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:: By Jenny Fisher, ’07

:: Photography by Dan Dry

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Chicago Journal ::

College Report

Students’ summer service rolls on

photo:  plywood and bikes
Plywood and bikes: Sofia Narvaez-Gete, ‘07, at her Summer Links internship.

I’m so excited about the space!” says Sofia Narvaez-Gete, ’07, eager to give a tour of the building that houses Blackstone Bicycle Works, which is being renovated after a 2001 fire. She points out the tree-trunk columns supporting the ceiling and the colored dots on the upstairs floor, salvaged from an old bowling alley. In a dim room crowded with old bicycles, the human-development major shows how a pile of colorful glass candle-holders will fill holes in the plywood window covering, creating a polka-dot, stained-glass effect in lieu of window panes.

Narvaez-Gete turns to her workspace, a low-ceilinged room opening onto a patio, where she designs a curriculum for the shop’s youth program. Daylight streams through bright green cornstalks and illuminates her laptop inside. “Oh, this is my favorite part,” she says, clasping her hands to her chest and looking at the brick oven that former Medici baker Lauren Bushnell, AB’95, helped construct. “We’ve already tested it with pizza and muffins.”

The whimsical building is the site of Narvaez-Gete’s Summer Links internship. She is one of 26 undergraduates and four graduate students completing the 11-week program this summer. Run by the University Community Service Center (UCSC), Summer Links matches students with community organizations. The College pays the interns a stipend on behalf of the cash-strapped groups.

The tiny sign outside Narvaez-Gete’s building reads, in hand-painted lettering, “6100 S. Blackstone. Experimental Station.” To the nonprofit’s founder and director Dan Peterman, MFA’86, the station is “an incubator for small enterprise, a venue and workplace for the arts, [and] a laboratory of urban ecology and alternative education.” Before the fire, Blackstone Bicycle Works shared the space with such ventures as The Baffler Magazine, founded by Thomas Frank, AM’89, PhD’94, Bushnell’s bakery, and Peterman’s art studio. Reopening was stalled while the City of Chicago took two years approving building permits and Peterman undertook reconstruction, but those projects and others will be back in force on the property this year.

When the bike shop reopens at the end of August, it will employ local kids who can earn a refurbished bicycle with 25 hours of labor. Working at the shop means learning not only how to fix bikes and handle customers but also business, math, and language skills, part of the curriculum Narvaez-Gete is writing. Toward summer’s end she will recruit neighborhood kids ages 8 through 18 and hopes to see the first group enter the youth program.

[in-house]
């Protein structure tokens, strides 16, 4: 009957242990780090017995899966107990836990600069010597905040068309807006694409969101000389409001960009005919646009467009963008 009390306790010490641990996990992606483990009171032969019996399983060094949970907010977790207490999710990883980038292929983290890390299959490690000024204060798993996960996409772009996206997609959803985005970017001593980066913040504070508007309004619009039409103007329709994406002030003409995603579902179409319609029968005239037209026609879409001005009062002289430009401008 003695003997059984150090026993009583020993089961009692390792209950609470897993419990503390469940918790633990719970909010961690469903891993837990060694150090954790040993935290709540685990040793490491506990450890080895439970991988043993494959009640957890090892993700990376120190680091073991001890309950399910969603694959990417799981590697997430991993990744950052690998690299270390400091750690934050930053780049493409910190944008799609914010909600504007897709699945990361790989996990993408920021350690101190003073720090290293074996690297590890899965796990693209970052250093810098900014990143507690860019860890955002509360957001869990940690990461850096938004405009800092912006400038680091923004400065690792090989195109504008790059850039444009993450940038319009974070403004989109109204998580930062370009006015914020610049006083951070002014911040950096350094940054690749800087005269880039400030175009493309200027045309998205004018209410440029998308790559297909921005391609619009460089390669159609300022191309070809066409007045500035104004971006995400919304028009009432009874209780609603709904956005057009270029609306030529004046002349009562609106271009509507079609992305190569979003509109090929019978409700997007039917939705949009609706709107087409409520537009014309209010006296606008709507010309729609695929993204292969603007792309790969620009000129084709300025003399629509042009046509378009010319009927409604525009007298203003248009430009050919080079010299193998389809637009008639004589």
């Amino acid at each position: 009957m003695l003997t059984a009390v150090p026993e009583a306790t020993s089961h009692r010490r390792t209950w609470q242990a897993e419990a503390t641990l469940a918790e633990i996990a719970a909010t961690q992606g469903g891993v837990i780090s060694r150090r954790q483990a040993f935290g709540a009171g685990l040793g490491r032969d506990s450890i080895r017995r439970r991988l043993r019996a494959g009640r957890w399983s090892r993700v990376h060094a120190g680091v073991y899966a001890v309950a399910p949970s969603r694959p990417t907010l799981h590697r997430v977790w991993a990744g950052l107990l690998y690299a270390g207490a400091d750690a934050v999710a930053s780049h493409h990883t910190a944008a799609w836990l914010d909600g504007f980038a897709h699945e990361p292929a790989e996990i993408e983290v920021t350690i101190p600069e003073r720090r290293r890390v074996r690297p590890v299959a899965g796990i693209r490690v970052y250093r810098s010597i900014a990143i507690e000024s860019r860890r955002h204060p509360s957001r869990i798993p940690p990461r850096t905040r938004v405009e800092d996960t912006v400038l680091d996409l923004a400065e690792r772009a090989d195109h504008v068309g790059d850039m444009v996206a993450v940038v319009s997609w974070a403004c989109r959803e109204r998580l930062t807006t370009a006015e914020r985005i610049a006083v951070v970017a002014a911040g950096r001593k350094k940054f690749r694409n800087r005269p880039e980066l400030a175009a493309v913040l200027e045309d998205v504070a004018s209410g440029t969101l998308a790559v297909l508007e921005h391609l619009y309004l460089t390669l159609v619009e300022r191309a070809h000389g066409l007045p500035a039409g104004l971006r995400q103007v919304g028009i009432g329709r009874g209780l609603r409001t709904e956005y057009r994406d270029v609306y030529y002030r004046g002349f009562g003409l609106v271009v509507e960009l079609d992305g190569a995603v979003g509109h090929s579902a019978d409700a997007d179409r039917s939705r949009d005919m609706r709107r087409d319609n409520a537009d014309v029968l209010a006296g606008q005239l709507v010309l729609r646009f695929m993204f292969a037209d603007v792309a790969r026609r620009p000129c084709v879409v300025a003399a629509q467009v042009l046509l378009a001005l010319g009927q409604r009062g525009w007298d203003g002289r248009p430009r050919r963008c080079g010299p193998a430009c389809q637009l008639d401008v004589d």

Each of this year’s 30 Summer Links interns interviewed with five organizations from about 50 who applied for student workers. “A core of approximately 20” organizations host year after year, says David Hays, assistant director of UCSC. Narvaez-Gete interviewed with the Illinois Art Council and Chicago Youth Programs this spring, among others, but chose the bike shop “because the building and the people had a good feeling.”

Before her internship, the only thing Narvaez-Gete knew about Woodlawn was that it had an uneasy relationship with the University. Now, she says, “I’ve seen that there are people who are trying to bring the community forward.” In the decade Summer Links has existed, Hays says, relations between the University and Woodlawn have improved: “The community is willing to look at the University of Chicago with less suspicion.” While on a resident-led tour of Woodlawn with other Summer Links interns, Narvaez-Gete saw the Grand Ballroom, a 1920s-era dance hall at 63rd and Cottage Grove that developers brought back to life in 2005. This endeavor, as well as Peterman’s, inspired her.

Inspiration was one of the program’s goals when former UCSC director Michelle Obama (now vice president for community and external affairs at the Hospitals) started Summer Links to engage students in Chicago neighborhoods they might otherwise avoid. “We have internships all over the world. We could benefit from some in our community,” Hays says. “You don’t need to go to India to learn about poverty.” Since 1997, 300 interns have spent their summers in Chicago, amassing a combined 3,000 weeks of community service. Interns this summer worked as far north as Rogers Park and as far south as 71st and Kedzie, assisting organizations such as the ACLU, Stroger Hospital, and the Kovler Center, helping Midwest-based survivors of political and government-sanctioned torture.

This summer’s crop of undergraduates contained a heavy concentration of prelaw students majoring in international studies; history; and law, letters, and society, and the program also attracted biology, sociology, English, music, and chemistry majors. Summer Links alumni, Hays says, can apply their experience to whatever they do next. “It’s about how you do what you do and less where you do it. We need civic-minded investment bankers.” Narvaez-Gete isn’t sure what she wants to do after she graduates in June. What’s most important to her, she says, is to continue to contribute to endeavors like Summer Links—a step, she says, toward her lifelong goal of social justice.